He sang constantly – around the beach fire, around the house, and around the world. Mark loved international travel, visiting nearly 75 countries. He and Mary Joe trained in Salzburg, Austria to teach American law in eastern Europe, after which they team-taught as visiting professors at Lazarski School of Commerce and Law in Warsaw, Poland. Mark also joined Mary Joe on American Bar Association International Legal Exchanges to Rwanda, Tanzania, and Northern Ireland, visiting The African Court of Justice and Human Rights and participating in post-conflict justice meetings at the Stormont in Belfast. The ABA trips also provided Mark with opportunities to eat his favorite food: The kind paid for by someone else.

After Mark retired from his law practice, he wrote a novel, She Has the Right of It: An Irish-American Story, which wove together the themes of growing up Irish Catholic in Fargo with the history of Ireland’s war of Independence and subsequent civil war, emphasizing the often-overlooked roles played by Irish women in the conflicts.

She Has the Right of It was heavily influenced by over two dozen visits to Ireland. Mark deeply loved Ireland’s history, people, and pubs, leading his brother to conclude that he “got all the Irish in the family.” Having visited all 26 counties in the Republic and six in Northern Ireland, Mark’s adventures were like those of an Irish Forrest Gump: Drinks with Nobel Laureate John Hume, an improbable meeting with Irish President Michael Higgins, and a private lunch with Irish Senate leader Mark Daly are just a few of the chance encounters he and Mary Joe had back on “the old sod.”

More than anything else, Mark was a family man. He adored his children, McLain (Mac) and Liberty (Libby), often to the point of excessive bragging. He was thrilled when they brought his daughter in law, Crystal, and son in law, Tom Bryant, into the Schneider family. His grandchildren, Merritt (10) and Cameron (6), were his adoring little companions at Lake Eunice, on Waikiki beach, and during a Disney cruise last Halloween. They will never forget him.

Mark was an inseparable part of a tight-knit group, “Bus and Mary Schneider’s kids” and their talented spouses: The late Richard Schneider, Joe Schneider and his wife Marcie Dianda, Dorothy Schneider, the late John Schneider and his wife Lois, and Steve Schneider and his wife Donna. Living within walking distance of John and Steve in the “Schneider triangle” in Fargo and sharing a cabin on Lake Eunice brought the brothers even closer and made Joe, Jasper, Rocky, Mac, and Libby as close as siblings themselves. He loved gatherings at the lake with all of his brothers and his sister, their kids, and their kids’ kids, as there were few things he enjoyed more than beating his child-age relatives in comically-competitive lawn games.

Mark lived a lifetime surrounded by friends and family, prominently including Barney and Brenda Ruehl, who were both. Mark was grateful for his adventures with his fellow “Science School” football alum and thankful for Barney and Brenda’s ever-present support and friendship.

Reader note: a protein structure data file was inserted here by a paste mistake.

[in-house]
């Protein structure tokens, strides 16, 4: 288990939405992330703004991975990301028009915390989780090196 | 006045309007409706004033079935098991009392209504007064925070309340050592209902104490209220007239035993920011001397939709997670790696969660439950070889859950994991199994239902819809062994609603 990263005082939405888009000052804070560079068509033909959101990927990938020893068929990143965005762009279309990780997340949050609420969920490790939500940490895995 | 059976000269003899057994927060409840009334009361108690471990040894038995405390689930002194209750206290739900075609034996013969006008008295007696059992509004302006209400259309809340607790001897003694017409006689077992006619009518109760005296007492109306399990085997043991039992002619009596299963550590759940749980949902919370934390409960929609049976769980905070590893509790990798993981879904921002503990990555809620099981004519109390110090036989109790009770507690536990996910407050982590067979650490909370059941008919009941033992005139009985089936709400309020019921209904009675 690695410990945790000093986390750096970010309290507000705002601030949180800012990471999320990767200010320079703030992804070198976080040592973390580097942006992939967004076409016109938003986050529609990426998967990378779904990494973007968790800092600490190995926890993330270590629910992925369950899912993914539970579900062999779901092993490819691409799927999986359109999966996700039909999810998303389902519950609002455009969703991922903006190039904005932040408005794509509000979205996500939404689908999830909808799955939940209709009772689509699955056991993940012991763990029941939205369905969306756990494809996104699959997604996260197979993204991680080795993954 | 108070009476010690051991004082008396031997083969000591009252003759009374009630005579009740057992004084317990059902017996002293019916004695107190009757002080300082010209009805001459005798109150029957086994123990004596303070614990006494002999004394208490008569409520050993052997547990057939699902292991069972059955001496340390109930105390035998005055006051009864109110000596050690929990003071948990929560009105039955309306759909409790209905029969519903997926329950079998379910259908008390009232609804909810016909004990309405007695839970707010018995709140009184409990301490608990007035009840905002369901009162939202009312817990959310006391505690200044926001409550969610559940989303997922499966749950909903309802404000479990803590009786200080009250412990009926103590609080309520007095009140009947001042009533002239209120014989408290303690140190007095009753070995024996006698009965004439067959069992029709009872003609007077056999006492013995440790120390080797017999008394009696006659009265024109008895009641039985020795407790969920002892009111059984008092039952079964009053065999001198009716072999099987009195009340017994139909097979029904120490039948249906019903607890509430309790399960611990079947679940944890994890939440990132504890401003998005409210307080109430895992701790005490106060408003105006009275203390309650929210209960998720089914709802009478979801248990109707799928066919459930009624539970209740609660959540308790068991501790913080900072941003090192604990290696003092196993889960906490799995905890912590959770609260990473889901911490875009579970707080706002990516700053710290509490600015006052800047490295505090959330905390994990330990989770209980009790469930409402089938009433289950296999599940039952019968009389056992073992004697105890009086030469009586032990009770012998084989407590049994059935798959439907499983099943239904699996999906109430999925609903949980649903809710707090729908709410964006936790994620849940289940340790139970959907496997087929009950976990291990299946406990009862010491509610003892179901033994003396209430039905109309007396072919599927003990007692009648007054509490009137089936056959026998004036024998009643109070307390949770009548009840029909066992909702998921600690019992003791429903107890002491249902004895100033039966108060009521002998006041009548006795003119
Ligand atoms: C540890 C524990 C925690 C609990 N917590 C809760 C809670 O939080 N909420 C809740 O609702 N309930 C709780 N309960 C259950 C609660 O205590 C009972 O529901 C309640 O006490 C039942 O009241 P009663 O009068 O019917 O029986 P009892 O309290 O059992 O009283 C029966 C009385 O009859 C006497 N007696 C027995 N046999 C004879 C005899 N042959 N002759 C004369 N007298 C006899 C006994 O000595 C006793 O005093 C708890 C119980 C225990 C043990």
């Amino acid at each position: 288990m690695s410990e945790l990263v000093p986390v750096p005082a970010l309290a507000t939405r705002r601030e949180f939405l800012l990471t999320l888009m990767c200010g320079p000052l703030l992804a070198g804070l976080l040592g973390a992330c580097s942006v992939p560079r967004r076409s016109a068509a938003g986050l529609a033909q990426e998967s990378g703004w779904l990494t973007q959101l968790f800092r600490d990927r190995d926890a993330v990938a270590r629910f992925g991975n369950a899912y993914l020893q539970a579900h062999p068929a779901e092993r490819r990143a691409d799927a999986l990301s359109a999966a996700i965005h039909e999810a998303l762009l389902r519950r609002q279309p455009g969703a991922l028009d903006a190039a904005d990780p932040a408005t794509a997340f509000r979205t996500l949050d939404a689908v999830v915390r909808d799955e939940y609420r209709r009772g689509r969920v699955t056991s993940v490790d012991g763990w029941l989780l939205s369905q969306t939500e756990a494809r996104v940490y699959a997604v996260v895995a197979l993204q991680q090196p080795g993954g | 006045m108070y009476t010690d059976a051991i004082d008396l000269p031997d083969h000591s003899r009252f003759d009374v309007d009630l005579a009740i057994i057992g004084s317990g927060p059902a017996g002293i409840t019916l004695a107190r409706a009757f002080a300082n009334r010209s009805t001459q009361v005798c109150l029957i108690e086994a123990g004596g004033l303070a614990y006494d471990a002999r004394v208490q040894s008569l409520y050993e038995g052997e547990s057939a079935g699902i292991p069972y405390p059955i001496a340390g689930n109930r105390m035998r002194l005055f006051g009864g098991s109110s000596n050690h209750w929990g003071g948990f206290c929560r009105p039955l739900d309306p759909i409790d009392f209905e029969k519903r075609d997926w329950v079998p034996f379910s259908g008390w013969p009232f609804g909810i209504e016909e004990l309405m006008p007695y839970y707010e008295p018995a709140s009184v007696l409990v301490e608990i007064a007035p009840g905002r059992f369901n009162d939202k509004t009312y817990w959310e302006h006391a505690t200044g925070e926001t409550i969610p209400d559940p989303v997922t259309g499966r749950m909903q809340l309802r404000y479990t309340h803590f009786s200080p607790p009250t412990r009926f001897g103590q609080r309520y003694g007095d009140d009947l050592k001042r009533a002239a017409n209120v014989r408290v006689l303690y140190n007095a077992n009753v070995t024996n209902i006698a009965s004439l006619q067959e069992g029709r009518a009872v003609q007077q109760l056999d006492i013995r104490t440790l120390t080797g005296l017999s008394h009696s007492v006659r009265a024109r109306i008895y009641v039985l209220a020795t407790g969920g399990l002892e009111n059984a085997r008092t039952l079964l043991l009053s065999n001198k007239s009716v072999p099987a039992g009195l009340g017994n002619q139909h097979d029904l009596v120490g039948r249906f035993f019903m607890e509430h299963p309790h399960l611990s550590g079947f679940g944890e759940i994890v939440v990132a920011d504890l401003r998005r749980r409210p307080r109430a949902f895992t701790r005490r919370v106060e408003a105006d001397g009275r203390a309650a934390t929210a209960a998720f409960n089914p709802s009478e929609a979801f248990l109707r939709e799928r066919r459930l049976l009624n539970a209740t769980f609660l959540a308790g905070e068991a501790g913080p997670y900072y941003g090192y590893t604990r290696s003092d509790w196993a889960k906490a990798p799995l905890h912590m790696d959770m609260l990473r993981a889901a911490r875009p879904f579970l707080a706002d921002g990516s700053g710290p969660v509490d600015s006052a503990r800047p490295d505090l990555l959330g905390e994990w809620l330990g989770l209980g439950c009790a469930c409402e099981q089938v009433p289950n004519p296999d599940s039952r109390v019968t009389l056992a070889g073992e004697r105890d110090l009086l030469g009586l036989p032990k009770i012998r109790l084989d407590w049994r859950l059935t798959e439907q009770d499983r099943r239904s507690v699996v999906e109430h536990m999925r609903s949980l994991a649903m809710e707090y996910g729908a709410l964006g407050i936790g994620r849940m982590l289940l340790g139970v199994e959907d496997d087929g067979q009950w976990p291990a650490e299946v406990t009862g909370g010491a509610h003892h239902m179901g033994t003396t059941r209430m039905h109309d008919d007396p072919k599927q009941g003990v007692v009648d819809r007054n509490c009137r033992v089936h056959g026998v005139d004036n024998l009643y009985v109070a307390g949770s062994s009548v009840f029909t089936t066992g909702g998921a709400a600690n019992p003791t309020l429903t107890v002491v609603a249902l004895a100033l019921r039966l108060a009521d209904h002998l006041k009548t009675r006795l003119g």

On the wall in Mark’s pub at his home in Fargo is his favorite W.B. Yeats quote, “Being Irish, he had an abiding sense of tragedy, which sustained him through temporary periods of joy.” Even though the road has risen to meet him, the joy Mark brought his friends and family will be as evergreen as the land he loved.

Friends, neighbors, and colleagues are invited to join the Schneider family for food and drinks at an Irish wake celebrating Mark’s life from 5:00 – 7:00 p.m., Friday, November 18th at the Sanctuary Events Center, 670 4th Avenue North, Fargo. In lieu of flowers, please consider donating to Churches United for the Homeless, YWCA Cass Clay, or helping someone in need.


Irish Wake - Friday: November 18, 2022 5:00 pm - 7:00 pm

Sanctuary Events Center
670 4th Ave N
Fargo, North Dakota 58102

(701) 404-9006

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Memories Timeline


  1. Mary & Family:
    So sorry but what a wonderful written eulogy. The Irish know how to do it right.
    Rick and Virginia Johnson

  2. Heartfelt condolences to the family. Precious memories forever in our hearts. God’s Peace ✝️🇺🇸

  3. Never met Mark but after listening to Joel Heitkamp on KFGO pay respects to Mark and reading his obituary you come away really impressed. He lived life to the fullest. He’ll probably be at the Sioux Bison Football game this weekend, Ha. Rest In Peace, Mark.

  4. Our heartfelt condolences to Mary, Mac,Libby and the entire Schneider family. It was a pleasure to know Mark right from the start, when I was just out of law school and he taught me how to take a good deposition with tenacity and style. He was part of many fun memories for Karen and me, ranging from Trivial Pursuit at our Super Bowl party, to St. Patrick’s parties to numerous Democratic- NPL gatherings over the years.
    Mark did so much good for so many people that he will always be a hero to us and never forgotten.

  5. We’re sorry for your loss. We share some terrific memories of time with Mark and the Schneider family. Our thoughts are with all of you! Susan, Clare and family

  6. Thinking of all the Schneiders today, but especially you Libby. I have fond memories of your dad chauffeuring us around downtown Fargo this time of year. You and your family are very special to me.

    With love,
    Quinn Hochhalter and Andy Askew

  7. My thoughts are with you Mary Joe, Mac and Libby. I have wonderful memories of Mark dating back to JHS. I feel bad it took so long to reconnect with Mark. I will remember him a thoughtful and kind friend.